It has been 10 years since the bluetongue virus (BTV) first appeared in the United Kingdom. At present, the situation in the UK is very similar to that in the Netherlands. These viruses have begun to spread and spread. Many people believe that the virus has arrived.
BTV can cause bluetongue disease in cattle and sheep. Although the main affected group is sheep, the clinical symptoms of bluetongue disease are very wide, often from little or no signs of disease to death. The virus first entered the Nordic region in the fall of 2006, and the virus spread its "seeds" in many countries, such as Germany and the Netherlands. BTV is a virus that often rags in tropical and subtropical areas.

The emergence of the virus BTV8 in Europe caused very serious consequences, causing high infection rates and mortality in cattle and sheep. Later, researchers discovered that an insect called kluyin can spread blue tongue disease among livestock. As the climate changes, bluetongue is now spreading to northern Europe, and bats are feeding on kullu. BTV can survive the winter in Europe and continue to appear the next day, thus becoming one of the largest outbreaks of the virus, and now BTV is crossing the English Channel into the United Kingdom.
Sequencing foot and mouth disease (FMD)
During the entire outbreak of BTV8, molecular identification plays a key role, that is, detection and characterization of the genetic material of the virus. It usually takes several days to isolate the virus using traditional methods in the laboratory, while the molecular identification takes only a few hours. BTV contains at least 28 different forms, which are called different serotypes. Different serotypes seem to be different to the immune system, and clarifying the popular serotypes is very important for researchers to develop new vaccines. Molecular biology was the first method to determine the serotype of the virus.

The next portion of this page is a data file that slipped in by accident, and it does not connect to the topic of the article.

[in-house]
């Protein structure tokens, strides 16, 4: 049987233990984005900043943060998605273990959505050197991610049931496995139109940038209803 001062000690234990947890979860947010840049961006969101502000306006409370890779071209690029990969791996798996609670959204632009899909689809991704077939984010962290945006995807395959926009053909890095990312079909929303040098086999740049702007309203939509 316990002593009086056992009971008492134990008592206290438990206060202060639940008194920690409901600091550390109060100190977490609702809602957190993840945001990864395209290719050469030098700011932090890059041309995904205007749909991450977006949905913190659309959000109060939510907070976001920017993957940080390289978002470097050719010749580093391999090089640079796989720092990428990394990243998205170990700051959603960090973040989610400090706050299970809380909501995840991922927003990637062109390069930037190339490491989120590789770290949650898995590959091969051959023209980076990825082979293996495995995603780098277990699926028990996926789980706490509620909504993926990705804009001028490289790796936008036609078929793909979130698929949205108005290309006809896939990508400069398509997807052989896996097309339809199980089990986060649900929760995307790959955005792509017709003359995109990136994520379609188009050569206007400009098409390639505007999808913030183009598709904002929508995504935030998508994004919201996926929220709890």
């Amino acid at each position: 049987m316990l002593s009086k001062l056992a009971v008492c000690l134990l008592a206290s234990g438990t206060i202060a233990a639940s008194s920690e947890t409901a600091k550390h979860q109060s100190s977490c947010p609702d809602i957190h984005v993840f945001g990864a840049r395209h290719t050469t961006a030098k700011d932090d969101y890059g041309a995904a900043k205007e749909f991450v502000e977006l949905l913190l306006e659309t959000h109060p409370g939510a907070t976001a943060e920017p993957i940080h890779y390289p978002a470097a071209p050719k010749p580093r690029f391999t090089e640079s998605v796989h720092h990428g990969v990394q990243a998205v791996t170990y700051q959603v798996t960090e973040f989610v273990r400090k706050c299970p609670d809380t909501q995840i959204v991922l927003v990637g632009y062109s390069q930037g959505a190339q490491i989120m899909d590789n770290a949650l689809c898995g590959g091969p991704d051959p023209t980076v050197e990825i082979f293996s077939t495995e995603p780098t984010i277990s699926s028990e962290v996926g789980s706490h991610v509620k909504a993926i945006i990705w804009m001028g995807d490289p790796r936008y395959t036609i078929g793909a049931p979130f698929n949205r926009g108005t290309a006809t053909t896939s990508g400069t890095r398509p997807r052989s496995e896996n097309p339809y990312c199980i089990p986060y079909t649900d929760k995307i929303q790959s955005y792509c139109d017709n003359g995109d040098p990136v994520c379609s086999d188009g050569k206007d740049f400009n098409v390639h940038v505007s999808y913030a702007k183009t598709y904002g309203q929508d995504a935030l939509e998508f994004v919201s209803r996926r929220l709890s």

In the United Kingdom, BTV's landing seemed to be the outbreak of the most terrible livestock disease (foot-and-mouth disease). On August 2, 2007, a foot-and-mouth disease outbreak was first reported on a pasture in Surrey, South London, and soon Foot-and-mouth disease spread to surrounding farms. Unlike the foot-and-mouth disease outbreak in the United Kingdom in 2001, the molecular biology method for virus diagnosis and characterization did not emerge until 2007. Real-time fluorescence quantitative PCR was able to amplify and detect the genome of the foot-and-mouth disease virus. Being able to do this means that researchers can effectively control the virus / outbreak in a faster and more precise way.

Historically, after the virus outbreak, sequencing the viral genome can often help researchers evaluate the spread of the virus and the source of the virus. The foot-and-mouth disease outbreak in 2007 represented the beginning of real-time sequencing of the entire genome of the virus. By analyzing the entire genome of the virus, researchers can not only identify the mutated virus, but also take effective measures to curb the virus' progress.